Wednesday, October 16, 2019

"Dolemite Is My Name"

What a sweet, skillfully executed, tasteful morsel of a movie this is.

That pretty much covers it.  I should probably watch some Congressional hearing, and leave it at that.

But there’s more I can say.

Particularly about Eddie Murphy.

Who I have come to appreciate in muted and mellowing middle age. 

His, not mine.

I recently re-met Eddie Murphy on Jerry Seinfeld’s Comedians in Cars Getting Coffee.  I could tell Jerry revered him.  They did the longest segment in the series together.  Also, Jerry told him, “I love you so much”, which kind of let it out of the bag.

It was a joy to see them totally in sync – the conjoined “Black-and-White Cookie”, as it were.  Or as Jerry expressed it, “Two Long Island comedy gunslingers.”  (Who broke into “Stand-up” at precisely the same time.)

The thing is Jerry’s still performing, while a retired Eddie Murphy trods the domestic terrain.

“What’s the first thing you do in the morning?”  Jerry asks him.

“I eat prunes…” 

“… Raisin Bran…”

(To which Jerry quips, “Well, we know what you’re doing the rest of the day.”)

Even if he wanted to go back onstage, there is the inevitable issue with super-rich, middle-aged comedians.

What do you talk about in your act?

“Every day, I eat four prunes.  Lost count – down to one.  I’m Iike, ‘Man, I’m not going to make it!”

Hard to match that with the stage-prowling octane of his youth.  Sexual content and onstage prowling fit together.  “Breakfast laxative” material?  That’s more leaning on the stool.  (Definitely no pun intended.)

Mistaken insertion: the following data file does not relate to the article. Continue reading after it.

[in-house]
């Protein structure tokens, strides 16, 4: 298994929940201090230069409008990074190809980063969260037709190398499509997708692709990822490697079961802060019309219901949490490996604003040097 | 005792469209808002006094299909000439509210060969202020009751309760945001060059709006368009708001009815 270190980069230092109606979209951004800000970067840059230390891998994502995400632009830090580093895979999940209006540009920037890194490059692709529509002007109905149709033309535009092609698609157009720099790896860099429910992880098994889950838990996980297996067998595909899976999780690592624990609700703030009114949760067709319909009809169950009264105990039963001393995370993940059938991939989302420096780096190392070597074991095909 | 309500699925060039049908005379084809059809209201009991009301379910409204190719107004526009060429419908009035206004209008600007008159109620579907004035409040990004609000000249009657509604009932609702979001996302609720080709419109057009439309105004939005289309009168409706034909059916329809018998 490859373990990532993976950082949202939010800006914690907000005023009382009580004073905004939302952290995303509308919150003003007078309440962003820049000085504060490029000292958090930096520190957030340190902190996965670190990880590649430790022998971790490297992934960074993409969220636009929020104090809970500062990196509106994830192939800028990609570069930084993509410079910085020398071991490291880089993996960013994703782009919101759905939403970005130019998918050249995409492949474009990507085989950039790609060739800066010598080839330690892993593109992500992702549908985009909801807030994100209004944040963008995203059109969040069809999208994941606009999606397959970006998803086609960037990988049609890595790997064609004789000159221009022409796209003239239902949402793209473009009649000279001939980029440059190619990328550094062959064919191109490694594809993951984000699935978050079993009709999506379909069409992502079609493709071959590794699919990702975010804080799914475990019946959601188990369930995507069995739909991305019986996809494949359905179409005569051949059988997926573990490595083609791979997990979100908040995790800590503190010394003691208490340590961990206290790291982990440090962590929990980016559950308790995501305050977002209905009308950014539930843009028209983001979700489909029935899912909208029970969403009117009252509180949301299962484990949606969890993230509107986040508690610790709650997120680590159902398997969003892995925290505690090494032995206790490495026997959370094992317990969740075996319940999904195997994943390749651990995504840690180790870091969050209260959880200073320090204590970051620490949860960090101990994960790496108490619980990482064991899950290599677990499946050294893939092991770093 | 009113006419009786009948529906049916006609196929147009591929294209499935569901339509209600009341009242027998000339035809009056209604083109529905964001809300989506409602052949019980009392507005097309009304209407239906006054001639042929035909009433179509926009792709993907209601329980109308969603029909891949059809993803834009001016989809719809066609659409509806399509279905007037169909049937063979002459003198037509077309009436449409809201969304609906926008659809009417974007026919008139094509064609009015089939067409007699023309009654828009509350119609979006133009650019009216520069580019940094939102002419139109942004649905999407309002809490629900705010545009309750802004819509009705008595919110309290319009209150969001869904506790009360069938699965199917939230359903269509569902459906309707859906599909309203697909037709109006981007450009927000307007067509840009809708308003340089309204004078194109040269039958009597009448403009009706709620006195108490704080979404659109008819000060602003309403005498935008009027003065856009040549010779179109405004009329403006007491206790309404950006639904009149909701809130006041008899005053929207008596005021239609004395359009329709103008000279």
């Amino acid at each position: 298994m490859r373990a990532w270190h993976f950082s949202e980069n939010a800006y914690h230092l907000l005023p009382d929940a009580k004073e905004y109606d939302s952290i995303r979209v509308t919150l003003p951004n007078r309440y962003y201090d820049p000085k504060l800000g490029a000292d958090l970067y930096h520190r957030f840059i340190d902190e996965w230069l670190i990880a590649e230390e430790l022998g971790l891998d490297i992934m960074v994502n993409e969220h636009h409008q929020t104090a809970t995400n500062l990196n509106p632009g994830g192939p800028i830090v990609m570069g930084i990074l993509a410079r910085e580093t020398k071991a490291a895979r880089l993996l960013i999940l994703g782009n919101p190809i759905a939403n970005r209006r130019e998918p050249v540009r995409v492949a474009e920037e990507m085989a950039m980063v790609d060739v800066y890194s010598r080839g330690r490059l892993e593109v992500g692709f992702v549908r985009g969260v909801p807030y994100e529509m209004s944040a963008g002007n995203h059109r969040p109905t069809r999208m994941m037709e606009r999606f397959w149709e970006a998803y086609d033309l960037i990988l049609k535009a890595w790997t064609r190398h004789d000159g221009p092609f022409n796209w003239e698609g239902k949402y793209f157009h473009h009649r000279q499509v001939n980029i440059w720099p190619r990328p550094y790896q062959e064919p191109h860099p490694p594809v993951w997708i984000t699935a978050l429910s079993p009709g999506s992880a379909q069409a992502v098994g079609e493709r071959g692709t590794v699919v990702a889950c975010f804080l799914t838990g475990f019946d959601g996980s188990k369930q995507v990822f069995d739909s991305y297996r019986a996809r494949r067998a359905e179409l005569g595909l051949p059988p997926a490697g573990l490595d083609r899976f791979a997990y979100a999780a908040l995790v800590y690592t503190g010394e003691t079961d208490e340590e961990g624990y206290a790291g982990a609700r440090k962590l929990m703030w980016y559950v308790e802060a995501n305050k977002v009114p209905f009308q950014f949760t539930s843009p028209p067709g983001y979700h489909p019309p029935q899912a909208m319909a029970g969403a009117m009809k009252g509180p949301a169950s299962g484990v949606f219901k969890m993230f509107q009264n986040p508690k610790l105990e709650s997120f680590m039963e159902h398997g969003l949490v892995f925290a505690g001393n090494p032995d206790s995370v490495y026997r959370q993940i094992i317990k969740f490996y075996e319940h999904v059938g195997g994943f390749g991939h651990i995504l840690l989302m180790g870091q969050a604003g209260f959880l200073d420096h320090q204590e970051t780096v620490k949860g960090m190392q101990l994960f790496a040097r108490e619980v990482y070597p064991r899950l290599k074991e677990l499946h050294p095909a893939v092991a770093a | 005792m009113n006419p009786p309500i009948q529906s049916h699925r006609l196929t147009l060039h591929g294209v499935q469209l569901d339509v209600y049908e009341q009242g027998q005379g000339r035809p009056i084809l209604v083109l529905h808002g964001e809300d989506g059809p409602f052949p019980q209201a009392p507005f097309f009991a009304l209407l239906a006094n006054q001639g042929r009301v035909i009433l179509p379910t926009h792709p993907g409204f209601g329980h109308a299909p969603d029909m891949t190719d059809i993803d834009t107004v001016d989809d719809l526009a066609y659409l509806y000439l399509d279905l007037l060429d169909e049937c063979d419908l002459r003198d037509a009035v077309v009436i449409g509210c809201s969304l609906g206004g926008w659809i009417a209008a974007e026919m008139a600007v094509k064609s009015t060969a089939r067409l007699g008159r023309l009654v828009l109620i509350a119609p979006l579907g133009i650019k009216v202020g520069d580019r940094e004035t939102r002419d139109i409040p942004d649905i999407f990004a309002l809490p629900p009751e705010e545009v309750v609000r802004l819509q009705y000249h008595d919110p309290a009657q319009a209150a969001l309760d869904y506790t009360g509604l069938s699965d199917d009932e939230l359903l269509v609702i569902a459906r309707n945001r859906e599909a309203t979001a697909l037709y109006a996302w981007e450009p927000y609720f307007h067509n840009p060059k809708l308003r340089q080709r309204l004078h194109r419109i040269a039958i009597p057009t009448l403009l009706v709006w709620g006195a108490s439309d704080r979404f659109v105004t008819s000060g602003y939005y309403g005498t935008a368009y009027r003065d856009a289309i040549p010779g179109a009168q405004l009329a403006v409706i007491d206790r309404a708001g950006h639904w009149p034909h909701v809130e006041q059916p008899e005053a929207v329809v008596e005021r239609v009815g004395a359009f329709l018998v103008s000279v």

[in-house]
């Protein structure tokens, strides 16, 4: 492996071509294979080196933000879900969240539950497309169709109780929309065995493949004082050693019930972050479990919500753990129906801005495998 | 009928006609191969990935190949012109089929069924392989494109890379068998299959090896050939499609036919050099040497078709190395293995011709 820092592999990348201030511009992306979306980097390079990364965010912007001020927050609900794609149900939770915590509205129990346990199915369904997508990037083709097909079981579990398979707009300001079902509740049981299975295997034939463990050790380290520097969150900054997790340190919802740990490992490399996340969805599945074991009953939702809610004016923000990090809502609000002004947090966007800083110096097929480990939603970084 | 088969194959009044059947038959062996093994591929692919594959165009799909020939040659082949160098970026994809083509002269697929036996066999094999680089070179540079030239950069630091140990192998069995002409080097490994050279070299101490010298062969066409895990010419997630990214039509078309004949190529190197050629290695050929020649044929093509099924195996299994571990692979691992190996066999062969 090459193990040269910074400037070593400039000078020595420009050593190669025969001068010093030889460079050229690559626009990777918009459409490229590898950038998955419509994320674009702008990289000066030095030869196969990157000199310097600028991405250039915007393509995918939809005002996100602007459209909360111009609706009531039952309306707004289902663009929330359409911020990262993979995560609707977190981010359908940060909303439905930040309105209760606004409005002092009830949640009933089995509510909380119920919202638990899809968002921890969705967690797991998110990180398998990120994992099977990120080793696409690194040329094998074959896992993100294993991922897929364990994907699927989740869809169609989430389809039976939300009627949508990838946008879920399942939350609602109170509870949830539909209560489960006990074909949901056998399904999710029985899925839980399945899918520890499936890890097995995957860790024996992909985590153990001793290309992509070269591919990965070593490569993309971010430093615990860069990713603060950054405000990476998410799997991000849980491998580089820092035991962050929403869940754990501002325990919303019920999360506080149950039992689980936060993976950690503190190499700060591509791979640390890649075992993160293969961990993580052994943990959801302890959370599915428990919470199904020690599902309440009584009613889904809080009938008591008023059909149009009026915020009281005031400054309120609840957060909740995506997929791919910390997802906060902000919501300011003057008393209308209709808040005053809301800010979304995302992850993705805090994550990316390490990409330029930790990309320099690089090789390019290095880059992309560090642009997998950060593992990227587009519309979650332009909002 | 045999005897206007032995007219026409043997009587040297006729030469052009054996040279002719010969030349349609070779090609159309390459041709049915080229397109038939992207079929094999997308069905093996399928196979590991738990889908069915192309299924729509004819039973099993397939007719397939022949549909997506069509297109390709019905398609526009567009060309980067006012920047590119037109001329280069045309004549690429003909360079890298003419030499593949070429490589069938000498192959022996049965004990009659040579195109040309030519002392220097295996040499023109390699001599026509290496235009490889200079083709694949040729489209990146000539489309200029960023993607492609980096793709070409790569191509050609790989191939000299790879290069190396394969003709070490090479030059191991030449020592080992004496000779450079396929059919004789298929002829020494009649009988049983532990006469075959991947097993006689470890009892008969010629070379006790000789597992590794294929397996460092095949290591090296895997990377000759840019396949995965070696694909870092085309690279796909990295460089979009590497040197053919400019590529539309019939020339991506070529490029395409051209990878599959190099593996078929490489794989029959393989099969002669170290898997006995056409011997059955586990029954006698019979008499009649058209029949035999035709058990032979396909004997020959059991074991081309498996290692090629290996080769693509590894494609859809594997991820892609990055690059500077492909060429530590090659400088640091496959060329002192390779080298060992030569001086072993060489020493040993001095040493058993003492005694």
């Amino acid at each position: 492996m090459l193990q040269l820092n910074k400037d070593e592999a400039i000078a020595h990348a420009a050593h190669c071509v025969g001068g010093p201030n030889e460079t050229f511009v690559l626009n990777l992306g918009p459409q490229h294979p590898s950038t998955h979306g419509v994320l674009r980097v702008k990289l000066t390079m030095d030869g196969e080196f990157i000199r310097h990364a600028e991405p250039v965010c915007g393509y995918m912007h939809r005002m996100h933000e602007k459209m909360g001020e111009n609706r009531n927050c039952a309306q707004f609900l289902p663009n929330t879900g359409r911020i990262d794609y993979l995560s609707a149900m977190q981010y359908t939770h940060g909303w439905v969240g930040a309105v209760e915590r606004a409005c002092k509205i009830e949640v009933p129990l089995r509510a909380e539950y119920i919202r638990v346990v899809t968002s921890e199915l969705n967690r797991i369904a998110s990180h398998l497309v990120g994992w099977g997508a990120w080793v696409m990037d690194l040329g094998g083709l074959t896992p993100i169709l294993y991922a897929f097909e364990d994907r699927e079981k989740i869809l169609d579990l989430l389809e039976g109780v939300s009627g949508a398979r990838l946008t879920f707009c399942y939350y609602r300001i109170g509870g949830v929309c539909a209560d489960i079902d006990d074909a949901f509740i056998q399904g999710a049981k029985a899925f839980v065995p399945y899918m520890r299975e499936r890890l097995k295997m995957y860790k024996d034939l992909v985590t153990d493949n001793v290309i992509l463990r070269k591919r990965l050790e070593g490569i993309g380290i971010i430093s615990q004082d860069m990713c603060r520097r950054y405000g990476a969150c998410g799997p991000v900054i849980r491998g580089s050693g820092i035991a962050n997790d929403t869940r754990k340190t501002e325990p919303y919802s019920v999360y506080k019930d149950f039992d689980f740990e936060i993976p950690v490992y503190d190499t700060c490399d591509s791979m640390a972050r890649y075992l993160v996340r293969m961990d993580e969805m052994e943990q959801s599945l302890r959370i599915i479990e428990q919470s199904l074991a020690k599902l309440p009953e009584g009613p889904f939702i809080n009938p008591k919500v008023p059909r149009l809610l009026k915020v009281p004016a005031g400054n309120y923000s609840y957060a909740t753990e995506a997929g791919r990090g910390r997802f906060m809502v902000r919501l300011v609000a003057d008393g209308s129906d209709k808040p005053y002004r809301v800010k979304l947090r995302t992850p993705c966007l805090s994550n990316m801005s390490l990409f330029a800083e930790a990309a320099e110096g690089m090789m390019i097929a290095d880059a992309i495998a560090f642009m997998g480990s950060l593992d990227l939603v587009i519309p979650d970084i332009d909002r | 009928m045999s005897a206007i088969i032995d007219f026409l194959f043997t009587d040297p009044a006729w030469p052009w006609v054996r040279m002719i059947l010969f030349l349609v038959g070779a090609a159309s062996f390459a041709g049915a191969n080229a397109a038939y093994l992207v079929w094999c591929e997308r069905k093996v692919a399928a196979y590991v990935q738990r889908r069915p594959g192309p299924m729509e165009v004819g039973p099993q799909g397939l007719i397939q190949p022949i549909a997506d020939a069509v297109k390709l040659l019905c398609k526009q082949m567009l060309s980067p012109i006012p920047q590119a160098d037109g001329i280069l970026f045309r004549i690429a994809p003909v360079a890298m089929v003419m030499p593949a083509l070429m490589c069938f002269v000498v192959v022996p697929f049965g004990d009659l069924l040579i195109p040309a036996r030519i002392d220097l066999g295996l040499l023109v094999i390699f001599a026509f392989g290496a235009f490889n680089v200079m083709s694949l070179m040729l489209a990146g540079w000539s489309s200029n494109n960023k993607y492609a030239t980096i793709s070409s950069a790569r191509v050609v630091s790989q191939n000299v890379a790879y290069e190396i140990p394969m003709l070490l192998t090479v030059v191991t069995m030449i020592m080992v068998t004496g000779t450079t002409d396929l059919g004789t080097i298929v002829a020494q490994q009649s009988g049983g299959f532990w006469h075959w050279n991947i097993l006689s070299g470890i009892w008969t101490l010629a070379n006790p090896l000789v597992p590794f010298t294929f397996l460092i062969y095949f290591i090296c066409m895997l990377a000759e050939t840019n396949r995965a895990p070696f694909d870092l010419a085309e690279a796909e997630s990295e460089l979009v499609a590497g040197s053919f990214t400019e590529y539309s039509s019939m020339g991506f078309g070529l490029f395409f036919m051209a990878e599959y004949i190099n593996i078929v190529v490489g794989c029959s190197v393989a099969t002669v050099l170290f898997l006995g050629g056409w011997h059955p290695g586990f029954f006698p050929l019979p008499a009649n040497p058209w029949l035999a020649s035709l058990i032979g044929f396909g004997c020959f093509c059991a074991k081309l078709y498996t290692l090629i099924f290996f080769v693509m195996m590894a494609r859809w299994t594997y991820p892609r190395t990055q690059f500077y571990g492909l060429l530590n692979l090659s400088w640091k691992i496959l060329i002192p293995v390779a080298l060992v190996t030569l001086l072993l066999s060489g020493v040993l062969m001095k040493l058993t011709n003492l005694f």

It’s a challenging conundrum.  You cannot get back “up there” because the “heat’s” been turned down.  But you want to stay in the game. 

So what do you do?

If you are Eddie Murphy, you use your residual cachet to make a film about cultural icon Rudy Ray Moore, who overcame limitations in talent and bankrolling, cranking out naughty “Party Records” and “Blaxploitation” movies of questionable quality, inspiring the following generation with his brashness and flash.

(You can detect Rudy Ray Moore’s flashy influence in the dazzling wardrobe of Murphy’s early-filmed concerts.  Eddie’s addition to the recipe:  Unique comedy genius.)

With moneybags Netflix behind him, Murphy marshaled his latent “juices” (and impeccable judgment) into starring and producing and in the honoring Dolemite Is My Name, filmed with style, restraint, quality writing, resonant stagecraft, confident directing (Craig Brewer) and luminous casting, everyone onboard, cleary relishing their roles.

Lesson learned:

No need to throw in the towel, sitting home, munching on prunes.

The “Youthful Persona” is gone.

But the guy who invented it’s still “got it.”

Kudos to Dolemite Is My Name.

It’s no 48 Hrs.

But it feels like forever.

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